The Sony Xperia Z2 Tablet uses an 8MP Exmor RS backside illuminated sensor. The 2MP front-facing camera has an Exmor RS sensor too.
The camera interface is identical to that of Xperia phones and the feature set is almost the same too. The UI is essentially arranged in two viewfinder columns. The right one holds four virtual buttons: a shortcut to the gallery, a shutter key and camcorder button, and a shooting mode switch. Depending on the shooting mode you're in, the video shutter key may be replaced by a still/video mode toggle.
The column on the left changes more substantially. In Manual mode you also get a "manual controls" shortcut here, which only offers an exposure compensation slider and a white balance selector. ISO and metering can be adjusted from the settings menu.
There's a scene mode shortcut or you can let Superior Auto guess the scene automatically (it's really good at it). Proper color saturation, contrast, metering mode along with other settings are selected for you.
The Sony Xperia Z2 Tablet camera offers a plethora of built-in features starting from the basics - geotagging, touch capture, face detection, smile shutter, burst shot mode and sweep panorama.
A new feature straight from the Xperia Z2 smartphone is background defocus. You tap an area of the screen to set the focus, then the tablet snaps two shots and with calculations simulates a DSLR-like shallow depth of field. This mode failed to work so many times we almost gave up. It's not very precise but it can simulate motion blur and let you adjust the intensity.
Then, there are the Augmented Reality effects, which stamp one of several virtual worlds over your scene and you can even move around in this world thanks to some intriguing motion tracking effect. Children will love this mode, but left us, bitter adults, unimpressed - the resolution drops to 1080p and the graphics are unbecoming of a Snapdragon 801 chipset.
Sony has also included a mode called Social streaming, which can live-stream the video feed from your camera directly to your Facebook profile. That's certainly not something you see every day.
Timeshift replaces the regular burst mode, it captures 61 shots in just 2 seconds. The intriguing thing is it starts shooting even before you've pressed the shutter button.
The cool thing about the new camera is that it features Lens-like functionality - you can tap the + Apps button and download additional modes for the camera. This includes plugins for Vine, Evernote, a PDF scanner, an alternative panorama mode, additional image effects and more.
The Sony Xperia Z2 Tablet packs an 8MP camera but the results are of a lower grade than the pixel count would suggest. First we tried Superior Auto, which was the best mode on the recent Xperia Z phones. The images have a highly over-processed look - their contrast is boosted too high, the sharpening is much too strong, noise reduction smears actual detail and yet there's still visible noise (the strong sharpening brings it back out).
Normal mode shots come out better, mainly because the contrast curve isn't as extreme and the sharpening is notably toned down. Images are still noisy and low on detail, but still better than Superior Auto. Unfortunately, even in manual mode there are no settings to change the contrast and sharpening, so you're still mostly relying on automatic adjustments.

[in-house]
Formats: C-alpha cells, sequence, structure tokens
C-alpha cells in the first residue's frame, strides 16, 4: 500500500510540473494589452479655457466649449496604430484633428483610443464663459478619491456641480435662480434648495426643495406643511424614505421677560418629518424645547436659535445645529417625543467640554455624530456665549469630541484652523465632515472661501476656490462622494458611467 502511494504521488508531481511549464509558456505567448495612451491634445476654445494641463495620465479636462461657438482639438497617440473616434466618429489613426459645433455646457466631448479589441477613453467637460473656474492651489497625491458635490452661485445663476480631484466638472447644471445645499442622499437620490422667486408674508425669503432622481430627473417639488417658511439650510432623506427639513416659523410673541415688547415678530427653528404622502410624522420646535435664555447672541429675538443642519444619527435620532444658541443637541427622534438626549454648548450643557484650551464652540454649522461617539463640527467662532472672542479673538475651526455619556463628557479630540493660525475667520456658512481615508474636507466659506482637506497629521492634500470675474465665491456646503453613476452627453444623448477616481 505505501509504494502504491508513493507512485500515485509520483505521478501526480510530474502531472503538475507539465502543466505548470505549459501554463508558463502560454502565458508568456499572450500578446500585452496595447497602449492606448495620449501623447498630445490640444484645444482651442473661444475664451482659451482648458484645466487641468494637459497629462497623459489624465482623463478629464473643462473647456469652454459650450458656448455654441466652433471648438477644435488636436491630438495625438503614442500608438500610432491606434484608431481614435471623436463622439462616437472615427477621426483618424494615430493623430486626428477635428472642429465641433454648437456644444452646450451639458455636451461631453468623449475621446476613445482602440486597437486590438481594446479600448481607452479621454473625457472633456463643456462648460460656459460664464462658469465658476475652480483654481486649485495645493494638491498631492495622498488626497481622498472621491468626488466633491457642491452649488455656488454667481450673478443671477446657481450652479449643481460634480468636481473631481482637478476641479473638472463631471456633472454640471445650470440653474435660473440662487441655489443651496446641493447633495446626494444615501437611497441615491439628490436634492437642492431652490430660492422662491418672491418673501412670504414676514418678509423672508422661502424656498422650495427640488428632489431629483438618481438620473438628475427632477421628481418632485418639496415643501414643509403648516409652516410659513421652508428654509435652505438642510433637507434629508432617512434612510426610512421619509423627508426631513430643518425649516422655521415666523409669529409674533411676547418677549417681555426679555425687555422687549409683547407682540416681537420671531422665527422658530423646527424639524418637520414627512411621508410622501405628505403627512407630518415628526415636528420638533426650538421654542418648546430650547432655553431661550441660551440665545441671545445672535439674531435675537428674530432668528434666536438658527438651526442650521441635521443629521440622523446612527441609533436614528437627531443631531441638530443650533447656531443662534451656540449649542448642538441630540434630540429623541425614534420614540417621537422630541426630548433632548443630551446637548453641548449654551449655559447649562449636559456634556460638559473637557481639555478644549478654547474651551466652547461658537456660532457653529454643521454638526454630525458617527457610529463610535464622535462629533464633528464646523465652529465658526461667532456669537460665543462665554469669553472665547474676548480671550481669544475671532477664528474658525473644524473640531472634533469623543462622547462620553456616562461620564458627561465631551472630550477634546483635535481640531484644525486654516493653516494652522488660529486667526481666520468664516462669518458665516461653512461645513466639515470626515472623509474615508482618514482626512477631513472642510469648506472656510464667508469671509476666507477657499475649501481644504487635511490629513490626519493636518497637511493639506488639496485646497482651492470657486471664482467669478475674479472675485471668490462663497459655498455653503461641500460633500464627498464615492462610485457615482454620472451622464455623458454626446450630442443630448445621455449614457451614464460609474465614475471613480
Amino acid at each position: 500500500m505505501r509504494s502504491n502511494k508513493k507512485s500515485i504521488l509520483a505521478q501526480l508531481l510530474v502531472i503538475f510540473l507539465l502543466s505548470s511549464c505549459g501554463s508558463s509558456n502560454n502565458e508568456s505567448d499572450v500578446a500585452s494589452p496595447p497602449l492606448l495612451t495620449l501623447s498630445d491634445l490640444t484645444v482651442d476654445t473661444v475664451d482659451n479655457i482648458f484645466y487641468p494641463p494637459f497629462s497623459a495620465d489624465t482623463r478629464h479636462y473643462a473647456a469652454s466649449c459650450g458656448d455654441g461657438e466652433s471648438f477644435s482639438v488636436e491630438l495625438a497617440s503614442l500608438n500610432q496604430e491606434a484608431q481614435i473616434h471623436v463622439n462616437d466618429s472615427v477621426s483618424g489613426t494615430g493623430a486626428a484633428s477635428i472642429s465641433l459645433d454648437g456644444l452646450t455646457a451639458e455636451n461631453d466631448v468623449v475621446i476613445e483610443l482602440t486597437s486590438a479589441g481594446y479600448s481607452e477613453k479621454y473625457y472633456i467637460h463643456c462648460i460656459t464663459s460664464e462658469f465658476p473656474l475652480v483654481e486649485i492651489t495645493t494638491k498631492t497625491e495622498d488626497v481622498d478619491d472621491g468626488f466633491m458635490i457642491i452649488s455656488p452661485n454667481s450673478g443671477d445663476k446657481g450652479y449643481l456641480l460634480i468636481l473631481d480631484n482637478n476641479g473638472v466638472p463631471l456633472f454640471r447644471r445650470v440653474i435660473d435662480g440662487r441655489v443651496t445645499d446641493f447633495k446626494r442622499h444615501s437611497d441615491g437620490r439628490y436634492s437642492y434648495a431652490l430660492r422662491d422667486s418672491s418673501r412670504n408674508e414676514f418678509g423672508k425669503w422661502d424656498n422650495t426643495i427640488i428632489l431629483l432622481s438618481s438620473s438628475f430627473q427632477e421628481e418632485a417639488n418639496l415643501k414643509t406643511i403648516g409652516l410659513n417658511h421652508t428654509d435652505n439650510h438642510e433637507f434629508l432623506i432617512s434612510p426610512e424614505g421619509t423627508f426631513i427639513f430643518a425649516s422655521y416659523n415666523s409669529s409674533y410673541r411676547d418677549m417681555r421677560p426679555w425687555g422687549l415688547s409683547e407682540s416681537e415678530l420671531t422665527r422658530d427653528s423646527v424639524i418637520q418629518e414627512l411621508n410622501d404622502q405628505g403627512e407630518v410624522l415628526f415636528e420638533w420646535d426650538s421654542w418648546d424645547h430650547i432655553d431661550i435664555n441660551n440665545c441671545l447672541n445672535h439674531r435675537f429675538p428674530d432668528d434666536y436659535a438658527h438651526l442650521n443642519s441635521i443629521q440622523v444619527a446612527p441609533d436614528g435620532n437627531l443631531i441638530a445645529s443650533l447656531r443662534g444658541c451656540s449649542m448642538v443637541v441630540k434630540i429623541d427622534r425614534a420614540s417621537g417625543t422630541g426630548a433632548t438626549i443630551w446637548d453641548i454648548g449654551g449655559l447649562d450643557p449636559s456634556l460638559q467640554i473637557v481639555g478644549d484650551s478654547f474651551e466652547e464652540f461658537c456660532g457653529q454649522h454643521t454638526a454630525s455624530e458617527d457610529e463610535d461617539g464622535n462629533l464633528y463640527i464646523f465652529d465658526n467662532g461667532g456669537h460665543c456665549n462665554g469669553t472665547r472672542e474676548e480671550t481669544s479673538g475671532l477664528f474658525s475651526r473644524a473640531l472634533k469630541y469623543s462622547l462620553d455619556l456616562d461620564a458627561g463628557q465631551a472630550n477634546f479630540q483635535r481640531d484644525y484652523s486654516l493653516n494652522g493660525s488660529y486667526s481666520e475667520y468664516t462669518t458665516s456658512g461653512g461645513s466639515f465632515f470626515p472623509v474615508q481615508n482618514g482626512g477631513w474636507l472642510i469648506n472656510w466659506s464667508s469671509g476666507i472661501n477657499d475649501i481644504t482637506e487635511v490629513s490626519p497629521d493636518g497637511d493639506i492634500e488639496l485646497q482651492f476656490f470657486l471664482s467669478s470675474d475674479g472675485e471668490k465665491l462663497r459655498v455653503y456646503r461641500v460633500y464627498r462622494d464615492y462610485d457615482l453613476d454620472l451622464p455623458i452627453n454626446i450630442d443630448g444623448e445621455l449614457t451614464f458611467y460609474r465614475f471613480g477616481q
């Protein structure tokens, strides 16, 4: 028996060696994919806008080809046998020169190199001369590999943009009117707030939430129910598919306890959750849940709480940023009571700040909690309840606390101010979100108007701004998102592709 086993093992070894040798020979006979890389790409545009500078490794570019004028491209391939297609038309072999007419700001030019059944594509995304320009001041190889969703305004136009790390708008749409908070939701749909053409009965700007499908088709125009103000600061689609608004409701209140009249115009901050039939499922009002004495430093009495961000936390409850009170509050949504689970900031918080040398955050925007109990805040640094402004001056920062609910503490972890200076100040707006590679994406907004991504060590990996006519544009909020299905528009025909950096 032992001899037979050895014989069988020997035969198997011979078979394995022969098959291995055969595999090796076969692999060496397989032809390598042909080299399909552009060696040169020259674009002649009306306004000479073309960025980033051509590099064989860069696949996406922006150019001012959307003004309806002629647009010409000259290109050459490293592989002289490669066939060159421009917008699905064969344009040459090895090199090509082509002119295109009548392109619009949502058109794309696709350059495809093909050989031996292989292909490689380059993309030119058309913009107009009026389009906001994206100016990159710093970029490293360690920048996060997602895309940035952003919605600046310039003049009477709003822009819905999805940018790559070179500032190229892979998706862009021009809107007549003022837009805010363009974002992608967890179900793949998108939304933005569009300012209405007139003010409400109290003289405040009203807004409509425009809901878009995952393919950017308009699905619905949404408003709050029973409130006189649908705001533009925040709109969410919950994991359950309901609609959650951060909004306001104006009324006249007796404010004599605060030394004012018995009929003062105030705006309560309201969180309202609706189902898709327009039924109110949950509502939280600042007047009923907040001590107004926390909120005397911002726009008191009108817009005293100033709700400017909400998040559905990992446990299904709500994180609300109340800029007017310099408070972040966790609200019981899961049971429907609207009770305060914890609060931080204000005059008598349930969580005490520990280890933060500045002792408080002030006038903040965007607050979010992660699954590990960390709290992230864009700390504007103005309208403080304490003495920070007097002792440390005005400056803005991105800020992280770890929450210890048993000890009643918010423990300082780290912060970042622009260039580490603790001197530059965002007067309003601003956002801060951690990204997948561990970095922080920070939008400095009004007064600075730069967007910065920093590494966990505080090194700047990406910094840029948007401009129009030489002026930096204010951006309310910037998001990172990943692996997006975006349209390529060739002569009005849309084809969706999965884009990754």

On Xperia Z phones, Superior Auto usually does well in backlit scenes, but not on the Xperia Z2 Tablet. The dedicated HDR mode doesn't seem to add much to either highlights or shadows, but it drops the contrast noticeably.
We also snapped a couple of macro shots with the tablet.
We shot the charts with Normal mode after we determined it affects image quality less than Superior auto. The results are not great, but then the Samsung Galaxy Tab Pro 10.1 is noticeably worse. The Apple iPad Air has a 5MP shooter, but it offers very good image quality (for a tablet).
The Sony Xperia Z2 Tablet is capable of capturing 1080p video at 30fps and that's about it. The camcorder app UI is practically the same as the still camera's. You can set a timer and fiddle with settings like exposure, metering, focus mode, etc.
For videos the Z2 Tablet features a proprietary SteadyShot digital image stabilization, but there's a price to pay - the field of view (FoV) is reduced (it's how digital stabilization works). The phone is smart enough to detect whether you are shooting hand-held or you have rested it on something stable but you get the reduced FoV either way.
If you go into video mode from the Manual shooting mode, you get an actual HDR setting and scenes.
You can also snap stills during video recording but that's not of much use as you only get 1080p images, you might as well grab a frame from the video. Also note that the image processing is different than still shots.
The Sony Xperia Z2 Tablet is a reasonably powerful camcorder. It captures 1080p videos at just under 30 frames per second with a good bitrate of 17-18Mbps and stereo sound recording at a bitrate of 128Kbps and 48kHz audio sampling rate.
The end results are pretty good, surprisingly. The image is not the sharpest, but there's good detail, the color rendering looks okay, there's no excessive noise and the videos are smooth.
The continuous autofocus is much too eager and triggers all the time (it does on Xperia phones too), even when there's barely anything in front of the camera.
HDR video mode is available but that forces the resolution to 720p and this mode doesn't do much in terms of expanding the dynamic range.
The Sony Xperia Z2 Tablet maxes out at 1080p video resolution. Here the differences between the top 10" tablets from Sony, Samsung and Apple even out with the Galaxy Tab Pro doing better than it did in still photography.